Just over a year ago, Papua New Guinea and Hong Kong faced off for the 4000th ODI. With both sides already relegated to WCL2 (and stripped of the ODI status they’d gained at the 2014 qualifier), two teams of dead men walked onto the field at Old Hararians; despite cricket’s near-obsessive love of round numbers, it was played with little fanfare and even less consequence. An answer to a trivia question rather than a celebration of the format. PNG ultimately won that encounter, but 9th place was an ignominious end to their first foray into ODI cricket and showed a certain stagnation after they’d waltzed onto the stage 4 years ago with so much potential.

Already starved of fixtures, even with status, PNG looked to be facing years in the international wilderness until the announcement of the new ODI qualification pathway. With it came a lifeline to the top flight, and the tantalising prospect of 36 guaranteed ODIs over the next 2 years – 50% more than PNG played over their four years with “status”.

One of the best-run Associates administratively, PNG are a shining light for grassroots development off the field, with an impressive ground-up programme reflected in their impressive participation numbers on the ICC census, and a recent deal with the Australian government and ICC to build 48 new cricket pitches in rural areas around the nation highlights their commitment to growing the game. A top-four finish in Namibia will help build the heroes that inspire the next generation in one of cricket fastest-growing outposts.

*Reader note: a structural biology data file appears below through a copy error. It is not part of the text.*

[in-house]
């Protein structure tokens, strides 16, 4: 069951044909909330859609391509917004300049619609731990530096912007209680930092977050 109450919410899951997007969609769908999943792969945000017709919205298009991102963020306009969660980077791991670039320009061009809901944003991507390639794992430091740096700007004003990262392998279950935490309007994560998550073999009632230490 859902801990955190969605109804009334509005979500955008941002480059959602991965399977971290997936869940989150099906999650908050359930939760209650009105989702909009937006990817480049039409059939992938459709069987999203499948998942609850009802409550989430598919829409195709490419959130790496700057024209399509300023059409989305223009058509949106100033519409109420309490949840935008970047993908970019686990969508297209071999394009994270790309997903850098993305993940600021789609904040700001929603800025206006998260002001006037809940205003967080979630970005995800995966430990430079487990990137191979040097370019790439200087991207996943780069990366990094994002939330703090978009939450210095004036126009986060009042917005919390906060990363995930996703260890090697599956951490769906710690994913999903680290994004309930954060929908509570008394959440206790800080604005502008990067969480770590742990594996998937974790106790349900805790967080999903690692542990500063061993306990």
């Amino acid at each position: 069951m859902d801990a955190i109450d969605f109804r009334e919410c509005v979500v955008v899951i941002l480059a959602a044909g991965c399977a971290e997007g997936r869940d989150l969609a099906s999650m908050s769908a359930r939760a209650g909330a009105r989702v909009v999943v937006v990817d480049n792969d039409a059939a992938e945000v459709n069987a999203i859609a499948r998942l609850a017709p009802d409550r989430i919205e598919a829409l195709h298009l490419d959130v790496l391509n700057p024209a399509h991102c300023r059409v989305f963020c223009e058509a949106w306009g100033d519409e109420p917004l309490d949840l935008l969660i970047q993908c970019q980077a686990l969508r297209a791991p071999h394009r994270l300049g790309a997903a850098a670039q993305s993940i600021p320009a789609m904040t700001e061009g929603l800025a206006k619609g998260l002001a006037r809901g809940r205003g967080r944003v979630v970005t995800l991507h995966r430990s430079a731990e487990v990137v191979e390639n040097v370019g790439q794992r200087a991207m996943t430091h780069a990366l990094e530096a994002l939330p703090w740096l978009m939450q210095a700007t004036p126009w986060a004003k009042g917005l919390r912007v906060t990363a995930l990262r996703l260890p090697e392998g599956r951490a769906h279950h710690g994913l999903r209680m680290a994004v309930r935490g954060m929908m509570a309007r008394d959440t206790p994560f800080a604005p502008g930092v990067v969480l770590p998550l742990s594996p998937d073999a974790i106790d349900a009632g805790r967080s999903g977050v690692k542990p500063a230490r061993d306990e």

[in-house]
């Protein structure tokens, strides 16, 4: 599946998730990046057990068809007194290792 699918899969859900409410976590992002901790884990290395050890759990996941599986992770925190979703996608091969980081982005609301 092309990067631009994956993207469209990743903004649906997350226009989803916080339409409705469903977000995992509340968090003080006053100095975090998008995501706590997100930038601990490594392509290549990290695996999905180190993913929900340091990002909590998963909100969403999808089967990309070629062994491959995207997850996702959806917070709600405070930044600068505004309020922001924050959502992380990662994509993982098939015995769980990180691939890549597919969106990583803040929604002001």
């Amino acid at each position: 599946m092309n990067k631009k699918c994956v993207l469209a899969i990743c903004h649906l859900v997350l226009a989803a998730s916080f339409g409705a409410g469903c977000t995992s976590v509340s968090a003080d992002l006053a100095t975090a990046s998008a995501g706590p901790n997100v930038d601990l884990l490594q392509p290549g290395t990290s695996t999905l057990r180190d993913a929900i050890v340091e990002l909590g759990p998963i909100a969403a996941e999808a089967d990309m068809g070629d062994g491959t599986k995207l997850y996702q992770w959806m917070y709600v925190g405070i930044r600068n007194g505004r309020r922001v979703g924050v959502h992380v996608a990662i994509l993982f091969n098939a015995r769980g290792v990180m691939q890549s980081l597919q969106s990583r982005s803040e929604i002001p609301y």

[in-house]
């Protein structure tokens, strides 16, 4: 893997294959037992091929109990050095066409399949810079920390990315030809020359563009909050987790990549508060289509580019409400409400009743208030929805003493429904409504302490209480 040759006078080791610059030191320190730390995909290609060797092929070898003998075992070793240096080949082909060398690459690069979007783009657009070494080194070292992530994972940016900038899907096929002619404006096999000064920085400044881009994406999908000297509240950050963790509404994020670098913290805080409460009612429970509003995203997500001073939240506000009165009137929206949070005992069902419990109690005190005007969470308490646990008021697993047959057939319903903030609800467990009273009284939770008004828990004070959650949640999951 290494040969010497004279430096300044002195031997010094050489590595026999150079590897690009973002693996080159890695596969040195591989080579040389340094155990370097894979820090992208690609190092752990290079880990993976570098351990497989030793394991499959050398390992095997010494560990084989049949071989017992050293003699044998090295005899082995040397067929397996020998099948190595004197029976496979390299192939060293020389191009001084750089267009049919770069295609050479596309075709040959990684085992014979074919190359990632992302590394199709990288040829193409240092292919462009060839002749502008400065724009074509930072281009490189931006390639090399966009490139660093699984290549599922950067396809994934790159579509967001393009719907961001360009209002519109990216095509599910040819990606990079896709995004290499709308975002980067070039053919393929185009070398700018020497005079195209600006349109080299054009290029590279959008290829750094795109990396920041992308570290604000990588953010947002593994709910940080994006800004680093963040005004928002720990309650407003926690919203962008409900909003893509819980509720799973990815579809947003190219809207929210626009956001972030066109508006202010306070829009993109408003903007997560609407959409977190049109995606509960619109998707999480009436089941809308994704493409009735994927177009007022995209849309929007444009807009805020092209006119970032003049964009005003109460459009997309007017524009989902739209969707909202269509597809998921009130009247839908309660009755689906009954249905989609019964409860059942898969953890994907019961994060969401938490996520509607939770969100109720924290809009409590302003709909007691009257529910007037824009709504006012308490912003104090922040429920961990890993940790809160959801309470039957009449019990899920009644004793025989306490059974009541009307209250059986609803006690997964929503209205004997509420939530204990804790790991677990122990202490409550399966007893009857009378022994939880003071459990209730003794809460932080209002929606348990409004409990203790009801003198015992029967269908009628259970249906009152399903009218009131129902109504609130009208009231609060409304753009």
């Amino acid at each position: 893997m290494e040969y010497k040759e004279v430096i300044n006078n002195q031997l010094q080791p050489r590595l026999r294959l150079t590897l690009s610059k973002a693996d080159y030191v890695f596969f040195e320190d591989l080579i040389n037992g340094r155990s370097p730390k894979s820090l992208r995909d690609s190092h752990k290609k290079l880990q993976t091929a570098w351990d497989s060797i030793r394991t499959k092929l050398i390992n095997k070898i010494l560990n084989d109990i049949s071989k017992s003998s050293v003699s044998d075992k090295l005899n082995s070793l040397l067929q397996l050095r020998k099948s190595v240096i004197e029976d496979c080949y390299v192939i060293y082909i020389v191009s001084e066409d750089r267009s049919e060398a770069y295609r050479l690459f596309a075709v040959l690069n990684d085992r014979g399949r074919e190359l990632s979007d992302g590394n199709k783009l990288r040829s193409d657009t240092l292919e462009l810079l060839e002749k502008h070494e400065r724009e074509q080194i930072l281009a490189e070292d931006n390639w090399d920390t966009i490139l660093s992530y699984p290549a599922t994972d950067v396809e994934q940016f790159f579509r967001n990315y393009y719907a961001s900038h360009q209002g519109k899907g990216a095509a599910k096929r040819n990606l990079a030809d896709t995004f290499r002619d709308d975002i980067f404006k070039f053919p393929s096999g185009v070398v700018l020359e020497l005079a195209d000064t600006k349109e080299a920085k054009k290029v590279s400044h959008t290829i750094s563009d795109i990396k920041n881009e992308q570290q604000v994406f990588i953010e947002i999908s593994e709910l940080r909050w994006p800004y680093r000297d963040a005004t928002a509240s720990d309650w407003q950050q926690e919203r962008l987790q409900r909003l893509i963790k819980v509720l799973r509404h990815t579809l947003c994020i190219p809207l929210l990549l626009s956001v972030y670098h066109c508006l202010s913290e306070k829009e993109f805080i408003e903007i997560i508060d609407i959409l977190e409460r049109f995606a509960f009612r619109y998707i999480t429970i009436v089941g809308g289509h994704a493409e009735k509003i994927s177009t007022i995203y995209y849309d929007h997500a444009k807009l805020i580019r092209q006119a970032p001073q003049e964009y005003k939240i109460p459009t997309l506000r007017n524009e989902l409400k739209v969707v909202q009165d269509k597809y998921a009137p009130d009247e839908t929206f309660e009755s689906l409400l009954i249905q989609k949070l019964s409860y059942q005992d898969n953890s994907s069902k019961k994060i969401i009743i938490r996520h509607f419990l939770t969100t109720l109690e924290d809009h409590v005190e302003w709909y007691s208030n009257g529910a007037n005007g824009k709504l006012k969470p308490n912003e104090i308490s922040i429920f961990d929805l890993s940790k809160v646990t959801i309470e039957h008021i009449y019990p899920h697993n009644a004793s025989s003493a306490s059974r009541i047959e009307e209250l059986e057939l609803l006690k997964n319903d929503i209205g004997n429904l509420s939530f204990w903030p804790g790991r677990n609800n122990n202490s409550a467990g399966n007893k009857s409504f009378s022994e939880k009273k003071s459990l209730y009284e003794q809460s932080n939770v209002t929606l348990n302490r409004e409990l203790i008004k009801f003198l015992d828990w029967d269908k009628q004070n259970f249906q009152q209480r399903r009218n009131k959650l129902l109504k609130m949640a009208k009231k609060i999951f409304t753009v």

On the field, skipper Assad Vala has moulded a settled side with fierce commitment to each other and the team; their stable lineup and tight discipline makes PNG one of the favourites to regain their place at the ODI table. Vala himself remains a talisman for the Barramundis; a classy left-handed batsman at home opening or at number 3, and a wily off-spin bowler, both of his skills will come to the fore in Windhoek. Dominant throughout PNG’s untroubled T20WC qualification from the East Asia Pacific region, Vala will need to step up his game against the higher standard of opposition on display. He certainly has the technique to negotiate the sluggish pitches in Windhoek, and his impressive record in the Intercontinental Cup (including centuries against the strong bowling units of Ireland and Afghanistan) shows he has the temperament for long stints at the crease as well as the shots to score quickly.

One batsman with an insatiable appetite for destruction is the spectacular Tony Ura. A bright spot amongst PNG’s disappointing CWCQ campaign, Ura blasted one of the knocks of the tournament with 151 against Ireland (only Calum MacLeod’s Rashid-taming masterpiece against Afghanistan was a better display of individual prowess). On that day he was irresistible, but the fact he failed to pass 50 in the rest of the tournament speaks to his inconsistency; the fact that nobody else scored more than 25 speaks to PNG’s worrying propensity to lose wickets in clusters. Ura appears to have been working on his consistency, pummelling runs in bulk and at an eye-watering speed at EAP level, and Vala has tipped him as one to watch. Questions linger about his team’s ability to support him if he gets going though, with pressure on the skipper to provide stability.